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As specialists who help homeowners to find the perfect color patterns for their homes or businesses to effectively use colors to build a strong visual identity, color consultants have an in-depth understanding of the visual and psychological effects of color. They combine their professional training with artistic vision and creative ability to design color schemes that can create atmosphere, as well as trigger various feelings and emotions.
Make the First Step
A few colleges and universities offer courses in color theory that can give you a solid foundation for a career as a color consultant. Portland Community College in Oregon, for example, offers a color foundations program that covers topics such as the physical properties of color, human perception of color and color relationships. You can also get started with a bachelor’s degree in fashion design or interior designs, as long as the program has courses in color theory or color design.
Master the Skills
You need a keen eye for color and strong visual awareness and drawing skills to be an accomplished color consultant. When a homeowner describes the kind of color scheme she’d like in her living room, for instance, you should be able to create a mental image of the scheme, and possibly transform it into a sketch. This role also calls for the ability to show respect for your client’s personal color tastes. Because some tasks may require you work with interior designers, color therapists or fashion designers, you need communication and teamwork skills to share ideas and work together toward the common goal of meeting clients’ expectations.
Improve Your Competence
The International Association of Color Consultants North America, or IACC-NA, offers a training program that leads to accreditation as an IACC color consultant. This program builds on your basic knowledge of color theory, exploring advanced facets of color such as color psychology and color marketing. To become accredited, you must attend a series of seminars for color and environment that are held in San Diego, California. Although you can take as little as one year to complete the training program, the association allows a maximum of three years.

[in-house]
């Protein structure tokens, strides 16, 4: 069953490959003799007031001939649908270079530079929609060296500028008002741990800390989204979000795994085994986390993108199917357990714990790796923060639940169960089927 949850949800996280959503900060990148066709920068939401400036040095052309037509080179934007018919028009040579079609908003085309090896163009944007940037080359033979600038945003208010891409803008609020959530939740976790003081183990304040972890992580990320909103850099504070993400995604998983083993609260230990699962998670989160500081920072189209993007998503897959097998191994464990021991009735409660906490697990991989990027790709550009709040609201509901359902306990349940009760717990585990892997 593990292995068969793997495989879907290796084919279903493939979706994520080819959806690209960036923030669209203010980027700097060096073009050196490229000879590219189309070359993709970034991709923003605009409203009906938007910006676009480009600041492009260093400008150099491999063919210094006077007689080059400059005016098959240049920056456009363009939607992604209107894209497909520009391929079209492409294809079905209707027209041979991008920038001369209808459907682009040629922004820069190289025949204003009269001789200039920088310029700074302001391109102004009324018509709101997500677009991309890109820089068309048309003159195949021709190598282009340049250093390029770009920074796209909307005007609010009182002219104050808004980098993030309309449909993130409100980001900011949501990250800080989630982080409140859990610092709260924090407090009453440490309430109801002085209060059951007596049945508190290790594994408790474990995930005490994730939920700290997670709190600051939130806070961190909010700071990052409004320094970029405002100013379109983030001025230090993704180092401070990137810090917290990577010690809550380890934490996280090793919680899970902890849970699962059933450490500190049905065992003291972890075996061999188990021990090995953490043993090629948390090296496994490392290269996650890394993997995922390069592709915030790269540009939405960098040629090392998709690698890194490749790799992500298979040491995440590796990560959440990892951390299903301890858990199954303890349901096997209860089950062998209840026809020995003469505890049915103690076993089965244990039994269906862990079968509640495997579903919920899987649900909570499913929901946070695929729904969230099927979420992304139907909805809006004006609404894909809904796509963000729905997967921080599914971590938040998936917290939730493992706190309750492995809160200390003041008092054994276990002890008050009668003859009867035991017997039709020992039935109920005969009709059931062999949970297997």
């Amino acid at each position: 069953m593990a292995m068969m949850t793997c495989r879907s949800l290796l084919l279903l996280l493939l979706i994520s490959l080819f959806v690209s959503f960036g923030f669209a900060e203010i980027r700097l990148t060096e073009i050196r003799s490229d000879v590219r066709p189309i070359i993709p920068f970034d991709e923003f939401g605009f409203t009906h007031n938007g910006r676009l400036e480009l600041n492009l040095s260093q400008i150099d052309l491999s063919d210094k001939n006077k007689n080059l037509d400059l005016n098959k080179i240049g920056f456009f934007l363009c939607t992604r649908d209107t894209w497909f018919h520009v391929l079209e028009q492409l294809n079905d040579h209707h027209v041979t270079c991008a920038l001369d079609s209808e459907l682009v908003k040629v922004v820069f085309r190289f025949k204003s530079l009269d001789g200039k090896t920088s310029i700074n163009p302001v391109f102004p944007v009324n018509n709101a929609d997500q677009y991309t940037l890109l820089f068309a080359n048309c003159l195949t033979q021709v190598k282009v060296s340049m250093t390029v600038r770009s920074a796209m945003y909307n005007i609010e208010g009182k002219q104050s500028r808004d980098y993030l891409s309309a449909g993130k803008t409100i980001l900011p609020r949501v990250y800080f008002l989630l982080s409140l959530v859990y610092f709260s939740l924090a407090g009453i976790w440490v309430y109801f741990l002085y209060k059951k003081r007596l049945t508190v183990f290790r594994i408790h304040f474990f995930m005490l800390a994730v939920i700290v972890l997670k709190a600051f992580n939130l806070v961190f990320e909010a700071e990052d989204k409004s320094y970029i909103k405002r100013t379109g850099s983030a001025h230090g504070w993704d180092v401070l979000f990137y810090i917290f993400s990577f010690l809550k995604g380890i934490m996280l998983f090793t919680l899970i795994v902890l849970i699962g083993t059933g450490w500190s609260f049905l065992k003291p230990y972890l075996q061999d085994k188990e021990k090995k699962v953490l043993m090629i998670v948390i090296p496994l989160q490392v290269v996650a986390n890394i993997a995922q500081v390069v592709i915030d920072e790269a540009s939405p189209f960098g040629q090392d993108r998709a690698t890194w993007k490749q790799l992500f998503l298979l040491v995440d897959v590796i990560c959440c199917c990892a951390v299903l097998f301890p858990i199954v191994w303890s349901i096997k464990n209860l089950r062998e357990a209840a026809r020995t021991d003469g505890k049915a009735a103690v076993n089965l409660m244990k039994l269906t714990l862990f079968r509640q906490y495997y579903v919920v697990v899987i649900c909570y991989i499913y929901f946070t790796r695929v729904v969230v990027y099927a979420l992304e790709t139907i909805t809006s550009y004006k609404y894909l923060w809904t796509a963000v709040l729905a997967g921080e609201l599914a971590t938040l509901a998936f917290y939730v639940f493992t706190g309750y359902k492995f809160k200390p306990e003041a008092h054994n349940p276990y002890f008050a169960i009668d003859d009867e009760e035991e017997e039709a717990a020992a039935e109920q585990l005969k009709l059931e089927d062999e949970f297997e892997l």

Join the Practice
As a beginning color consultant, you can find full-time employment with interior design firms, fashion design studios and established color consulting companies. After gaining several years of color consulting experience and building a wide network of industry contacts, you can move into private practice and start a consulting business. Establishing yourself as a self-employed color consultant can be difficult, so be sure to nurture your commercial skills. Also, secure membership in the IACC-NA to gain the privilege of using its logo on your marketing materials.
Based in New York City, Alison Green has been writing professionally on career topics for more than a decade. Her work has appeared in “U.S. News Weekly” magazine, “The Career” magazine and “Human Resources Journal.” Green holds a master's degree in finance from New York University.